Nice work. Your use of semicolons was seamless for the most part. In fact, the first time I read your piece, I finished it before realising I was supposed to be looking out for semicolons. The only place it felt a bit forced was at ‘we’re poor; we’re fat; we’re lazy’. It would feel more natural to say ‘we’re poor, fat and lazy’, although your usage isn’t technically wrong since those three clauses ARE independent clauses.

      Enjoyed your elaboration on why Billy decided to go backpacking through Asia, too. You did a good job portraying the ordinary guy who wants to become extraordinary, with little details like the bowl of popcorn, or how Billy paid for cheap hostels but an expensive backpack. (In fact, do I detect a tongue in cheek jibe at how real backpackers spend their money?)

  • Michael Cairns

    Thank you :)

  • http://writehorse.net/ Sarah Hood

    Shortly after reading this post, I was writing by hand and accidentally wrote (or drew) an upside-down semicolon. :)

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  • wkspizer@gmail.com

    Going backpacking in Nepal, Billy was required to obtain vaccination shots; his fear of shots was almost overcoming his joy of the prospect of visiting Nepal. This land of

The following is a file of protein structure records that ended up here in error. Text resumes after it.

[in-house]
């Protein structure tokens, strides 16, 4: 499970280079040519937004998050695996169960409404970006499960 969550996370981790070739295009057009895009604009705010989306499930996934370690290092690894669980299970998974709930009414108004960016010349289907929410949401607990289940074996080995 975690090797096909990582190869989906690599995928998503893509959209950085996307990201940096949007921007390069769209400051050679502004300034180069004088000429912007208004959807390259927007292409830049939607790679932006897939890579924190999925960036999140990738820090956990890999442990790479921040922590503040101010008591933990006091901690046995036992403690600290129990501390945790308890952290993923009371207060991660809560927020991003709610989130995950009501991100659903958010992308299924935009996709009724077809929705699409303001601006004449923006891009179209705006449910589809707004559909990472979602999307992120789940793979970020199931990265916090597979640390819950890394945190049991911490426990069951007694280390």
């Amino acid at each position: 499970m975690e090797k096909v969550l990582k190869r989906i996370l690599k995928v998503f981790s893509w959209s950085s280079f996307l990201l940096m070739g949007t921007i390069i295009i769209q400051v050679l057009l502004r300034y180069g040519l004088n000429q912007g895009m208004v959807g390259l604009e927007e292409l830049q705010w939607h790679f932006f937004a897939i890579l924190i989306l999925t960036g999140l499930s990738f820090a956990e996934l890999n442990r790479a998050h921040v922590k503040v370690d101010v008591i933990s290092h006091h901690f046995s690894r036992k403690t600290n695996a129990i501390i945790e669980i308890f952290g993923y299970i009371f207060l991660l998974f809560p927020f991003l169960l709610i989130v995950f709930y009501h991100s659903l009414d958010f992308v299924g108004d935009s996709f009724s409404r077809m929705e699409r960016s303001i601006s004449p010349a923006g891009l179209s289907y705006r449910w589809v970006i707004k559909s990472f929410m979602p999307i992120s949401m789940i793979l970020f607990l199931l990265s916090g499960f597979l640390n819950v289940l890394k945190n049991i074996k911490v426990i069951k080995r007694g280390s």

supposed peace and love was a dream of his since his teenaged years; his life
    being limited as a child, he was now at an age where he could work toward his
    dreams coming true. Life was good; follow your dreams!

  • http://www.dawnyspace.blogspot.com.au/ Dawn Atkin

    Also posted this in the ‘Bring Your Setting to Life’ practice, but thought it was a semi-colon practice as well so sharing in both. (…hope thats ok :-))

    The shock ripped through her; the floorboards reached up to grab her calves. His voice echoed down the greasy black of the passage way. Its eternal dark tunnel swallowing the acid bite of old man words.

    She stood alone. Solitary in the middle of the swirling room as it spun a tangled web of taunts from yester–years, and spat from its darkened corners and unpolished recesses, three generations of unspoken shame.

    “I’ve known for a long time,” she called into quivering walls, where peeling paint hissed and sneered at her claims. “I’m not going to pretend anymore,” she added bravely.

    The front door whipped open wide; its creaking rusted hinges rasped an invitation to leave; to walk away from the smear of past mistakes and lies. She obliged; lifted her skirt to her knees and took flight into the crisp silver promise of the moonlit night.

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  • http://thefeministgrandma.typepad.com thefeministgrandma

    I was really amused to follow a link to this post. I just finished final edits on a novel, and since I have a weakness for semicolons, I searched them. I was amazed to discover two or three on every page! I got rid of about 80% of them without much pain. But I never before realized the extent of my addiction

    • http://joebunting.com Joe Bunting

      Wow. That’s a lot of semi-colons!

      Joe Bunting
      joebunting.com